Works Progress Administration (WPA), Kentucky, Photographs
Start Year : 1935
End Year : 1943
The Works Progress Administration was a New Deal Agency that was created in 1935 to help provide relief for U.S. citizens during the Great Depression. In 1939, the name was changed to Works Projects Administration. African Americans were employed on building projects, there were classes for women, food was provided to families, daycare centers were provided for children, and families received medical care. Within the Kentucky Digital Library are WPA photographic images that include the work involving African Americans in Kentucky. Search using the term "WPA" to find related photo images, including those with African Americans.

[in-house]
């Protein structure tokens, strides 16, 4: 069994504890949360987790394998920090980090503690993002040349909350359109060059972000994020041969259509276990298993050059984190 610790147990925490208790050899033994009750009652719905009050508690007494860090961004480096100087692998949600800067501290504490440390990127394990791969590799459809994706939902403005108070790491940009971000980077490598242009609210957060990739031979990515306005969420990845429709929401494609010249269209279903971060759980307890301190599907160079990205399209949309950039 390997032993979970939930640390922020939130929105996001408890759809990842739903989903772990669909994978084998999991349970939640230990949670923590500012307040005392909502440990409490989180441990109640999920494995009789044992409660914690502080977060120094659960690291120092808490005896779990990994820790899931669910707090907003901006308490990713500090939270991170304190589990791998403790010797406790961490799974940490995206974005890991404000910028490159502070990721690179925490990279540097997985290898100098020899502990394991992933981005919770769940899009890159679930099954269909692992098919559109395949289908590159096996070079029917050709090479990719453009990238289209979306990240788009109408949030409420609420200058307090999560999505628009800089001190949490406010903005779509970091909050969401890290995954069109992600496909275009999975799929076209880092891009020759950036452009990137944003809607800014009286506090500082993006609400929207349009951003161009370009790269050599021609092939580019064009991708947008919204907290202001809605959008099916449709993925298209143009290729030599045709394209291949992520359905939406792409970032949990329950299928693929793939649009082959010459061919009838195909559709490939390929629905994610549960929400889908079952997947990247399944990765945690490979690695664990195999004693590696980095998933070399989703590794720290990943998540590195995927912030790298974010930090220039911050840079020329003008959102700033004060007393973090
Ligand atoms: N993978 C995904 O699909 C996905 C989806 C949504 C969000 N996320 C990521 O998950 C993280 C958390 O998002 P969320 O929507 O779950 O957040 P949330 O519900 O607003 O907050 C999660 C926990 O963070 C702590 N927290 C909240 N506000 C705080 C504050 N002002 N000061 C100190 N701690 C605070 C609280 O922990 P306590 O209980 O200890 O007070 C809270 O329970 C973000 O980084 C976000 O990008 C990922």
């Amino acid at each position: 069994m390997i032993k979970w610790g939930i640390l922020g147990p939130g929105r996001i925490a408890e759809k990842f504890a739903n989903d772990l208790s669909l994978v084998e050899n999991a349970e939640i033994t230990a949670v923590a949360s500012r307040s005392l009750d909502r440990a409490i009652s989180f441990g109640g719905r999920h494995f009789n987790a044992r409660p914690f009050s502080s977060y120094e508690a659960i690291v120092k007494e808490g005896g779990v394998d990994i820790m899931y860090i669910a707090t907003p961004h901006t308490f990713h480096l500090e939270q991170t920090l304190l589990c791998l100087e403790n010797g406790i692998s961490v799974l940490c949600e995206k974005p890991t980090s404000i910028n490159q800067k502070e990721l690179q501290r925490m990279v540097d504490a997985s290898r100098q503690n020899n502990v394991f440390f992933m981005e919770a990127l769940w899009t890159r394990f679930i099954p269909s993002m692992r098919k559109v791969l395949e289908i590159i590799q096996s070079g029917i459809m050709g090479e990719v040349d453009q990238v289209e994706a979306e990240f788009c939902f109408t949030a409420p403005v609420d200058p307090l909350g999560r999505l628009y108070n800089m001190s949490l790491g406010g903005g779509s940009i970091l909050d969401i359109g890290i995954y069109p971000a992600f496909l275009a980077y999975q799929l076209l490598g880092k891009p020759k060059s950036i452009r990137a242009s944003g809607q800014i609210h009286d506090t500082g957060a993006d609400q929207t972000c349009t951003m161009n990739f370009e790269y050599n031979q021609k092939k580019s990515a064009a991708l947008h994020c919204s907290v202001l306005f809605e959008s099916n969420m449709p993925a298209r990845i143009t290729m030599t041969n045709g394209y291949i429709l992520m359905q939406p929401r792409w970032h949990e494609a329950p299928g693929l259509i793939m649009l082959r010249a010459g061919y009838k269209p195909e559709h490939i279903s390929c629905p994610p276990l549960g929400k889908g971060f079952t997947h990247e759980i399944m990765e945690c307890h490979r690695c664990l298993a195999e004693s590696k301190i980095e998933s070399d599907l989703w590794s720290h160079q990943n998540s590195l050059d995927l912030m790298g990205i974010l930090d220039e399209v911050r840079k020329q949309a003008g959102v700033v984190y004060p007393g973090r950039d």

See photo images of African Americans in Kentucky who were involved with the WPA programs. (colored)

See additional photo images. (Negro)

Subjects: Photographers, Photographs, Works Progress Administration (WPA)
Geographic Region: Kentucky